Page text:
If you’ve ever written technical documentation to use online, you probably started out by creating it directly in HTML (hypertext markup language), so you could drop it directly into your website.
You may have used various HTML editors that gave you a real-time but not entirely precise preview, but you’ll have spent plenty of time wrangling with one of HTML’s most annoying characteristics, namely that the so-called “markup” is bulky, and hard to read, and easy to mistype.
To make a word bold, for example, you end up with the clumsy input
To create lists you need to add special tags at the start and end of the list, and then special tags at the start and end of each item, which makes proofreading harder than it needs to be, like this…
<ol> <li><strong>Design.</strong> <em>Do this first.</em></li> <li><strong>Code.</strong> <em>Then hack away.</em></li> <li><strong>Test.</strong> <em>And finally check if works</em>.</li> </ol>
…just to get this:
- Design. Do this first.
- Code. Then hack away.
- Test. And finally check if works.
Worse, your marked-up text only works on websites, or in browser-like windows, so you need a plethora of conversion tools anyway if you also want to render your documents into plain ASCII, or some other widely-used format such as PDF, RTF or DOCX.
Worst, not all HTML markup can readily be converted into other formats, so you need to remember which HTML constructs you’re not allowed to use, in case you end up with a document where most, but not all, of the content can be rendered in other types of file.
Stripped down markup tools to the rescue
After a while of hand-coded HTML, you may have switched to a simplified form of markup intended to make typing, editing, proofing and publishing your documentation easier.
Two popular formats include Markdown (which is a pun on making markup shorter to type and easier to learn), and Asciidoc (because your inputs are simple ASCII files with no proprietary or binary bits and pieces).
Asciidoc is meant to be an even better sort of Markdown, a dialect that’s more powerful while also looking even leaner and meaner.
In Asciidoc, for example, you create documents that look a bit like early-1990’s text-based emails, but that can be converted into modern and better-looking forms quickly and easily.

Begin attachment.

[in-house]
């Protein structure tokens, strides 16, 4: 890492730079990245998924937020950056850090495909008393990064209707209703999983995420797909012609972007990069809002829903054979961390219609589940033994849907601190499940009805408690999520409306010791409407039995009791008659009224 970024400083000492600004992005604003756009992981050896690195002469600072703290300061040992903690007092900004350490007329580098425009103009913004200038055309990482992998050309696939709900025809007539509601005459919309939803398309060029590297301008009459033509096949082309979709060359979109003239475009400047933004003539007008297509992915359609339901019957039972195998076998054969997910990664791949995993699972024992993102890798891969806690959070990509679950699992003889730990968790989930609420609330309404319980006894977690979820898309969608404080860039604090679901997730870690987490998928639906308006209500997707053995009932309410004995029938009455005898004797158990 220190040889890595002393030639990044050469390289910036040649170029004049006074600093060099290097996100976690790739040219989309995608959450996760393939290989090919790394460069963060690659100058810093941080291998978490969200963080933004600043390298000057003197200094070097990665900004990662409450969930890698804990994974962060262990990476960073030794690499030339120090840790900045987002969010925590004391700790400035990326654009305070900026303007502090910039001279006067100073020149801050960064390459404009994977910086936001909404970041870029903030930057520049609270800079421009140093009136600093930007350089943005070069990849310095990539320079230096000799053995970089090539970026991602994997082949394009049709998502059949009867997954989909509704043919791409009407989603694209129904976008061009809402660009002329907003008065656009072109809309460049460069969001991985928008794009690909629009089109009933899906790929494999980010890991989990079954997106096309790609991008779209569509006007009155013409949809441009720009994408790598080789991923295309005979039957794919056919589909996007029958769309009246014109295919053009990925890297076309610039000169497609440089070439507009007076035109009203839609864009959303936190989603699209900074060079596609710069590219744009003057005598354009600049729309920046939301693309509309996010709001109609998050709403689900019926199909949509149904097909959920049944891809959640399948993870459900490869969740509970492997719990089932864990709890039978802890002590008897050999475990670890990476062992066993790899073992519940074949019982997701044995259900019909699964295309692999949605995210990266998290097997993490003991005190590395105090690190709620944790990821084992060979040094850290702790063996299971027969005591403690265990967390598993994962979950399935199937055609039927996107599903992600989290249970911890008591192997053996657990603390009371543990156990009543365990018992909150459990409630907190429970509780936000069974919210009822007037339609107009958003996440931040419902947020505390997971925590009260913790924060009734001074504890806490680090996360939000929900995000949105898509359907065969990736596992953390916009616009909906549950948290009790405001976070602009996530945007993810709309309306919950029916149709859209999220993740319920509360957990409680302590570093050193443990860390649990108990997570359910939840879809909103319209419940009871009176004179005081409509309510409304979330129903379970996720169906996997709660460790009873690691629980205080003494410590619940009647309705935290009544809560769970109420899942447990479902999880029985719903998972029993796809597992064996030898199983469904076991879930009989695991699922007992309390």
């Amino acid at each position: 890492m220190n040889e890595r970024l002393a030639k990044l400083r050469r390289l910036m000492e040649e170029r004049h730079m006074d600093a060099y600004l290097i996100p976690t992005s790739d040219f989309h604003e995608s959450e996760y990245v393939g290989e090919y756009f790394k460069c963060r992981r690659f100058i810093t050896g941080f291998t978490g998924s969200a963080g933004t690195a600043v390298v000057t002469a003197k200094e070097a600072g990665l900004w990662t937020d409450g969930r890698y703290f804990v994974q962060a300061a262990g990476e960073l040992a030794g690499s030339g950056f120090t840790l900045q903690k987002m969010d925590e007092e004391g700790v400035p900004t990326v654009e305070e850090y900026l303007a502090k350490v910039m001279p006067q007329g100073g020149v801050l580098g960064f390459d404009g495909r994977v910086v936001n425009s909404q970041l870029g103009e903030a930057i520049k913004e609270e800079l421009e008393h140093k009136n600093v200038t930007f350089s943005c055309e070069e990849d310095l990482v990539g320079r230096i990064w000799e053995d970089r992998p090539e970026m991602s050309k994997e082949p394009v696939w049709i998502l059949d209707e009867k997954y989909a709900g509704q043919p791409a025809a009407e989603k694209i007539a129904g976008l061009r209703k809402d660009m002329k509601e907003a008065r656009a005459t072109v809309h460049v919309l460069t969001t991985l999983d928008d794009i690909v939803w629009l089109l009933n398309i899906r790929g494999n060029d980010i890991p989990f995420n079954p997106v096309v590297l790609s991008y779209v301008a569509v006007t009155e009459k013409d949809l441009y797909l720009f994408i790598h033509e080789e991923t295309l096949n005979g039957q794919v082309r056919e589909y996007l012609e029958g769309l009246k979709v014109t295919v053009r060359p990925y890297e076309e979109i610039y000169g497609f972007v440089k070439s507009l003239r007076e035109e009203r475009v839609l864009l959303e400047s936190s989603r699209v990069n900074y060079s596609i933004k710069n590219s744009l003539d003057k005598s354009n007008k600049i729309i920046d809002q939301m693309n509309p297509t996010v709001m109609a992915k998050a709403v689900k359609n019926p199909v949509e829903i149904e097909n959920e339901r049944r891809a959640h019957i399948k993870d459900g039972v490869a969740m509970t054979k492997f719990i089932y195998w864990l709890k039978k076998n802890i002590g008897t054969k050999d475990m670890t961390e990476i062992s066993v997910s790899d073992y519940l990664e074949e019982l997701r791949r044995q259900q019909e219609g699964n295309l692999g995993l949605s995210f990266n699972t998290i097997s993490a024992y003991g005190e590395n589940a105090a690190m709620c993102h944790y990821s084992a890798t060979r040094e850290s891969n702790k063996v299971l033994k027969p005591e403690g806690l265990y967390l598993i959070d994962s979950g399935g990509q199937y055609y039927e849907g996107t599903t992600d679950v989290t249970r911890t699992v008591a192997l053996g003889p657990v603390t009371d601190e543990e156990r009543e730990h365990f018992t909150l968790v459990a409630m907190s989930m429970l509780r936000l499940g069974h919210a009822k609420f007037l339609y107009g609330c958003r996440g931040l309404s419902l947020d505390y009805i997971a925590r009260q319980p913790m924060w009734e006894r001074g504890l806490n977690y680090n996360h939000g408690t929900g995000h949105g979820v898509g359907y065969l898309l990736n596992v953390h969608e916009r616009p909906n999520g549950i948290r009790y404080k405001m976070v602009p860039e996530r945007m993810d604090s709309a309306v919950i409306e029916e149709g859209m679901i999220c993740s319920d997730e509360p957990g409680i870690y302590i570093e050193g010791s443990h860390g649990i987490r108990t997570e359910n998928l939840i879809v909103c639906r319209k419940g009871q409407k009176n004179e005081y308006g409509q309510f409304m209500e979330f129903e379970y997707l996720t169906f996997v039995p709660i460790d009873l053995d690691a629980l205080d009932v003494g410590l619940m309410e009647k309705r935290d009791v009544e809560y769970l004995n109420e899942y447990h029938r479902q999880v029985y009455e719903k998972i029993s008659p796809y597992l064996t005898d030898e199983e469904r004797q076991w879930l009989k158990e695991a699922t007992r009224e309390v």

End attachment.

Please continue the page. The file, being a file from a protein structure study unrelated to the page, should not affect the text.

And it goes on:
To write in boldface, for instance, you just write
**boldface**, and for italics, you use the slightly lighter-looking
To create lists, you just write them as you might have done in ASCII emails back in 1992, using a lone asterisk to denote a bullet point:
* **Design**. *Do this first*. * **Code.** *Then hack away*. * **Test.** *And finally check if it works*.
Many programming languagues and web development toolkits have libraries that support the use of Asciidoc, automatically converting it for you as needed.
And Ruby, a popular web coding environment, has numerous support tools, including one called
asciidoc-include-ext, short for Asciidoctor Include Extension.
This allows you to create placeholders for Asciidoc components in existing files, simply by writing
include::[...], so that headers, footers and so on don’t need to be repeated everywhere they’re used, and can therefore easily be updated in one place. (The
include part is automatically replaced with the relevant Asciidoc subsection.)
asciidoc-include-ext code turned out to have a command injection vulnerability, whereby a deliberately misplaced backslash in a user-supplied file could trick the library into running remote commands directly instead of simply referencing a URL.
The bug was found earlier this week by security researcher Joern Schneeweisz of GitLab, and has been assigned the bug identifier CVE-2022-24803.
Because this bug can be exploited for remote code execution (RCE) by someone who hasn’t already logged in, it’s been given a Critical rating, and a danger number of 10/10 on the widely used, if not always easy-to-follow, Common Vulnerability Scoring System (CVSS) scale
As far as we can see, the code is supposed to check for data that starts with
https://, to confirm it’s processing a plain URL rather than reading in potentially harmful and unwanted shell script code. But if the URL part is deliberately split into two lines using Ruby’s line continuation character (a backslash at the end of the line), such that the first line is a shell command and the second is a plain URL, then only the second line is checked to see if it passes the “valid URL” test, which it does. However, the line continuation character means that the data ultimately gets processed as if it were one line, including executing any shellcode added to the first line.
What to do?
If you are a Ruby programmer and you use Asciidoc document markup in your code:
- Check for the buggy module. Use the Gem package manager to see if you have
asciidoc-include-extinstalled. You can use
gem listto show all packages you’ve got, or
gem list -i "^asciidoc"to show all modules with names that start with the text
- Check the version number. You want version 0.4.0 or later.
asciidoctor-include-ext project also has a workaround you can use if you’re affected but can’t update yet.
One comment on “Popular Ruby Asciidoc toolkit patched against critical vuln – get the update now!”
Obviously you’ve never used the Dictionary List which has been around since HTML 1.0.
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